There are jumps in time, characters that come and go, unclear motivations, things that feel as though they’ll lead somewhere or at least be talked about but are quickly swept under the rug or taken care of by flashing forward and not looking back, and in the end It feels more like a bunch of random road trips put together with no real meaning behind them just to end up somewhere that feels disjointed and tacked on.
From a visual standpoint the film is shot quite beautifully. Director Walter Salles has some great backgrounds and landmark shots to play with (even though they didn’t actually travel across the States while filming) and makes it feel like this was an epic journey that was taken, at least from a scenic standpoint. The set design is also top notch, really placing the viewer in the time period and place that the various scenes are happening in.
A successful book to film adaptation means one shouldn’t have to read the book in order to fully understand the story. While A Time To Kill was superior as a novel, the film still made my jaw drop when I saw it beforehand. And while a second viewing of the film came off as a bare bones version of the book, it still hit all the right points along the way to make it an entertaining, complete movie for those who had read the book prior, and for those who hadn’t. The same can’t be said for On the Road, as something was definitely lost in translation along the way.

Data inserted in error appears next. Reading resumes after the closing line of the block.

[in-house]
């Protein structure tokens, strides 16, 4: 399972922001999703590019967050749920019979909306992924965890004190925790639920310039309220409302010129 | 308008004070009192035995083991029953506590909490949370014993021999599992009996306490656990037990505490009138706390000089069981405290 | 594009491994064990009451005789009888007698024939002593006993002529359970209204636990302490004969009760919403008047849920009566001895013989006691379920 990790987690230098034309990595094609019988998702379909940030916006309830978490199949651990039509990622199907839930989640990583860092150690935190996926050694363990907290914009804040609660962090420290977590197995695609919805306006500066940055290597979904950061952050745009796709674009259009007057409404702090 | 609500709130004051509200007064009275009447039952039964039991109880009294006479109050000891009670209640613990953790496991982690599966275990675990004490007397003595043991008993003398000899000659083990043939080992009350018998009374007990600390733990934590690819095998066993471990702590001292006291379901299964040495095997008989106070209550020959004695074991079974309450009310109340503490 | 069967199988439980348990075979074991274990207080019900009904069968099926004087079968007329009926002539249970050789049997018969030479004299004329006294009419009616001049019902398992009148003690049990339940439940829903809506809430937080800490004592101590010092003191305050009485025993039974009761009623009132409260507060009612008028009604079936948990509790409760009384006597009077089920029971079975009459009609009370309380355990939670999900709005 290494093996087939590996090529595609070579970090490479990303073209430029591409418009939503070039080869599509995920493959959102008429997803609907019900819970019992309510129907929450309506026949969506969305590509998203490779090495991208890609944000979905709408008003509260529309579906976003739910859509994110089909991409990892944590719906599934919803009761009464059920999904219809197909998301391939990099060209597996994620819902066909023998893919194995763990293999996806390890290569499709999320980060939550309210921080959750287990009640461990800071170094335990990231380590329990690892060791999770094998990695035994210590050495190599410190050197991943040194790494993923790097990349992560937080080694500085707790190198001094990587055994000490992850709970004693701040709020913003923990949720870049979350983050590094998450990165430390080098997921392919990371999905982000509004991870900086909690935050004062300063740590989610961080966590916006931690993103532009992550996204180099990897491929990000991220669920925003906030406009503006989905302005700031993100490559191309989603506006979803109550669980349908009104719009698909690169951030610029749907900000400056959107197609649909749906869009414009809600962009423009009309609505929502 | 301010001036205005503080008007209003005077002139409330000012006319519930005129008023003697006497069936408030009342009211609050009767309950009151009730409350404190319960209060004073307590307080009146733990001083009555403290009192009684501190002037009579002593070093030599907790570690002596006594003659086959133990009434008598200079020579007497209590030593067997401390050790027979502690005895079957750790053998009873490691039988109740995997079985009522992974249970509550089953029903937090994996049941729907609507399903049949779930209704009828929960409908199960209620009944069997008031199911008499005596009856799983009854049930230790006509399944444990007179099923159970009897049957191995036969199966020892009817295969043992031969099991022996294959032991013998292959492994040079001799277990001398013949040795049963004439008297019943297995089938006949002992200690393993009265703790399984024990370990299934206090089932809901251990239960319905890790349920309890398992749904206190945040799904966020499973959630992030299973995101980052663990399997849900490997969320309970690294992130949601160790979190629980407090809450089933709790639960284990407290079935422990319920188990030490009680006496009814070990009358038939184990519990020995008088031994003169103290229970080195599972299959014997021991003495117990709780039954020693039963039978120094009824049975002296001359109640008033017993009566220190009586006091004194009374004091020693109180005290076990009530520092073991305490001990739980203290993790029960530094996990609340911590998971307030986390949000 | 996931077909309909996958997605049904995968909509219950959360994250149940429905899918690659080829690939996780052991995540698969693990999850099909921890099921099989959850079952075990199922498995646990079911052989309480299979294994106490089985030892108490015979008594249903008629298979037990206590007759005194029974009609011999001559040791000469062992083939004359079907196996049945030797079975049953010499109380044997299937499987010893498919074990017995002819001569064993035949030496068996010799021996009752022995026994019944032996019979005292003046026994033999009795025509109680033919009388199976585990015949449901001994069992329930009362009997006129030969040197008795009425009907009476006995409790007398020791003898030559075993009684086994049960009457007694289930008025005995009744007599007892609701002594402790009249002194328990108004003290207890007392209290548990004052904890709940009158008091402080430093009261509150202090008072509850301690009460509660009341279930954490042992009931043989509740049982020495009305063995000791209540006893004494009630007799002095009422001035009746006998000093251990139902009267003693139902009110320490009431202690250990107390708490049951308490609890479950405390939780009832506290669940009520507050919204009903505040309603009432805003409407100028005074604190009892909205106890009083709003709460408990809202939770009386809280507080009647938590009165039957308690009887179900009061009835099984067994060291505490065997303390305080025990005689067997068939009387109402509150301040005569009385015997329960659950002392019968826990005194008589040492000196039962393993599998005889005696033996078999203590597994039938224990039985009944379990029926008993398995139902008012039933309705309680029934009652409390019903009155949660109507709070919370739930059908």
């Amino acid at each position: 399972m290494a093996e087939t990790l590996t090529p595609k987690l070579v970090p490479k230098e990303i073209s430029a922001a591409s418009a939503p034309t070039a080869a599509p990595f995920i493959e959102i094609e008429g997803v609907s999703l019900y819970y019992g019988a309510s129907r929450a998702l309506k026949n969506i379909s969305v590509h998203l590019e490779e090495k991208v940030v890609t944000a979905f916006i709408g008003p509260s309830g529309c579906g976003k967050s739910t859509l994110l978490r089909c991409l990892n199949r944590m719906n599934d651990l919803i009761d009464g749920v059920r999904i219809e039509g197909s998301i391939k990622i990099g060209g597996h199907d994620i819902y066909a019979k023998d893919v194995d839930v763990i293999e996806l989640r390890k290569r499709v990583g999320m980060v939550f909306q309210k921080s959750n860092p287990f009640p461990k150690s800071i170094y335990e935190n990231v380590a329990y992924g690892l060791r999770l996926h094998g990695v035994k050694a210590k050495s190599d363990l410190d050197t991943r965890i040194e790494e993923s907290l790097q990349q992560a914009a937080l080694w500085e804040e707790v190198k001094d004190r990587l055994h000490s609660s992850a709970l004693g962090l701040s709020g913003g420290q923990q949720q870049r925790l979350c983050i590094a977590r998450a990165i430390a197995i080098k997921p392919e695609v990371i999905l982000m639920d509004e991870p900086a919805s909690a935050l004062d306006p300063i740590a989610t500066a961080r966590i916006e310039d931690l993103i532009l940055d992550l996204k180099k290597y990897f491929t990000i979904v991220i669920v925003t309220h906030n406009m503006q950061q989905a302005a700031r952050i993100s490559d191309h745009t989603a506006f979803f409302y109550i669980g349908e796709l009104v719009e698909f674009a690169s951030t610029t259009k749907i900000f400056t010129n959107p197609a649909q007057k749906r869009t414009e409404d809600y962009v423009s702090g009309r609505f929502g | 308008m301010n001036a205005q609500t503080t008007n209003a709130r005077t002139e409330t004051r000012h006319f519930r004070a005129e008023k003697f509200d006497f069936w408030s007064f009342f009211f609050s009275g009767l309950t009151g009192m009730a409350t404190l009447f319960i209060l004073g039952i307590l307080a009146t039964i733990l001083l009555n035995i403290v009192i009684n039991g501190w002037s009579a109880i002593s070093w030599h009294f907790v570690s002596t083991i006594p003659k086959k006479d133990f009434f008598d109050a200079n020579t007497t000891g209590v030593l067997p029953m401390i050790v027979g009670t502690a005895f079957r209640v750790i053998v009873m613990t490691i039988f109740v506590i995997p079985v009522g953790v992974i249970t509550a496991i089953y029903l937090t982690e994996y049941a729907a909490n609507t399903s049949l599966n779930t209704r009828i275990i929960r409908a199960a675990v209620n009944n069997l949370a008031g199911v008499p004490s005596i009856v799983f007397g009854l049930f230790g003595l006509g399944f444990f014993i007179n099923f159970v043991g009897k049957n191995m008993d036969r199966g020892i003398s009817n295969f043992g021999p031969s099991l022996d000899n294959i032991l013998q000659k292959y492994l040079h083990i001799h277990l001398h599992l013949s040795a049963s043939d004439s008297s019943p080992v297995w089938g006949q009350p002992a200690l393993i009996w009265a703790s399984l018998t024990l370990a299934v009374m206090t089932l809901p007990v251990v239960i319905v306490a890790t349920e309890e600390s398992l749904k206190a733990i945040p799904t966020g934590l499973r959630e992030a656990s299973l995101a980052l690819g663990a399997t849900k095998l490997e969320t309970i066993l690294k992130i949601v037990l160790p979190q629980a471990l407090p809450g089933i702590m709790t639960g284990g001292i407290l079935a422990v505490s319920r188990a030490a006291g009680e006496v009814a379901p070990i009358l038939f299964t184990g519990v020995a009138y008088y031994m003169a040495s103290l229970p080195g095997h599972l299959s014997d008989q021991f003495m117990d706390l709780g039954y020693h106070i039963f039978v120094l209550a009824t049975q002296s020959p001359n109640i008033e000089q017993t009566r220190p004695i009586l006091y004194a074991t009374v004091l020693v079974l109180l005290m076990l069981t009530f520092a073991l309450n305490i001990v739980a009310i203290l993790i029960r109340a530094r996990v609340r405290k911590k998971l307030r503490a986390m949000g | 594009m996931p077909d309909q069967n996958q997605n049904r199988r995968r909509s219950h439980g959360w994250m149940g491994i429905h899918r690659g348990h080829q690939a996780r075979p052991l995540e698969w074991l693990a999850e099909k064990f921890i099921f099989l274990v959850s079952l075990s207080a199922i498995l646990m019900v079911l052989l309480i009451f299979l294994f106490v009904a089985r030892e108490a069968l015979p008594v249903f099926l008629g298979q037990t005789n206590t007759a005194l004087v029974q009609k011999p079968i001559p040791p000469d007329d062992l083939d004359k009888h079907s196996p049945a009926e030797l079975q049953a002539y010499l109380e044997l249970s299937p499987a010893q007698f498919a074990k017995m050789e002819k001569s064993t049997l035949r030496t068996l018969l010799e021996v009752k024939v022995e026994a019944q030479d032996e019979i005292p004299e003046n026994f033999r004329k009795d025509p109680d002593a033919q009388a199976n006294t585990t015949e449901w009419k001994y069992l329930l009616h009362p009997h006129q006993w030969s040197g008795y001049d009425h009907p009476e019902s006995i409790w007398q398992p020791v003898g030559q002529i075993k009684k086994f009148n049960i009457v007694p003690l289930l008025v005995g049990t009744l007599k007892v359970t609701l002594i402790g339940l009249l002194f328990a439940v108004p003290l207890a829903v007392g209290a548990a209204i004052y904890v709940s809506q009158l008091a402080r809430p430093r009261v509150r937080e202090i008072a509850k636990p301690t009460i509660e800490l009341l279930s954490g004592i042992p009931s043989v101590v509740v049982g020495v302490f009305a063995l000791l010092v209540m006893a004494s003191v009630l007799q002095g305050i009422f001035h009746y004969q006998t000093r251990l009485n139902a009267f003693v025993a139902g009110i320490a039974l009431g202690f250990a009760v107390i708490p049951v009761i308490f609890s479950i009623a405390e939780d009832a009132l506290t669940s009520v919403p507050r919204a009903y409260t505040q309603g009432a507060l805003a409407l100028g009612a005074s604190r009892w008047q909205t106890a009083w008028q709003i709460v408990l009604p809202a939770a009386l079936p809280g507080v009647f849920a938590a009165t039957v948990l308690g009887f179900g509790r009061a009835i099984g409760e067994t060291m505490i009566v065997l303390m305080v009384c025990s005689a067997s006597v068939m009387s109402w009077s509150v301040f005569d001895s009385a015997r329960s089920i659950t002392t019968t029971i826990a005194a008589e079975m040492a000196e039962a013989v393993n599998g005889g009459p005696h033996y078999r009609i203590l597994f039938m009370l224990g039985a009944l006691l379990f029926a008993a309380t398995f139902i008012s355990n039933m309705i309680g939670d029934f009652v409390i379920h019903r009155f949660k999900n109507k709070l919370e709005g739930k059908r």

The video transfer of the film looks good, with the picture holding that beautiful look of being shot on film that helps sell the aesthetic of the movie so well. The audio mixes also come through nicely, with a strong soundtrack blasting through most of the film, and the dialogue coming through cleanly from start to finish.
Deleted Scenes – The only special features to be found here are some deleted scenes that only would’ve slowed the film more. Fans of the film and book may want to check them out, but really there’s no need. Surprisingly, there’s no audio commentary by the writer or director, as it would’ve been interesting to hear about the struggles with the adaptation, or why certain choices were made.
On the Road is an example of a book to film adaptation that simply misses the mark. While fans of the book may have some sort of idea what’s going on, those who haven’t will usually find themselves lost or confused by the randomness of events and lack of overall character development. While it’s visually pleasing, On the Road lacks energy and isn’t able to define a fully coherent story, let alone a generation.
MK2 and American Zoetrope Present On the Road. Directed by: Walter Salles. Written by: Jose Rivera. Based on the novel by: Jack Kerouac. Starring: Garrett Hedlund, Sam Riley, Kristen Stewart, Amy Adams, Tom Sturridge, Danny Morgan, Alice Braga, Elisabeth Moss, Kristen Dunst, Viggo Mortensen. Running time: 124 minutes. Rating: 14A. Released: August 6, 2013.
Tags: Alice Braga, Amy Adams, Garrett Hedlund, Kristen Stewart, On the road, Viggo Mortensen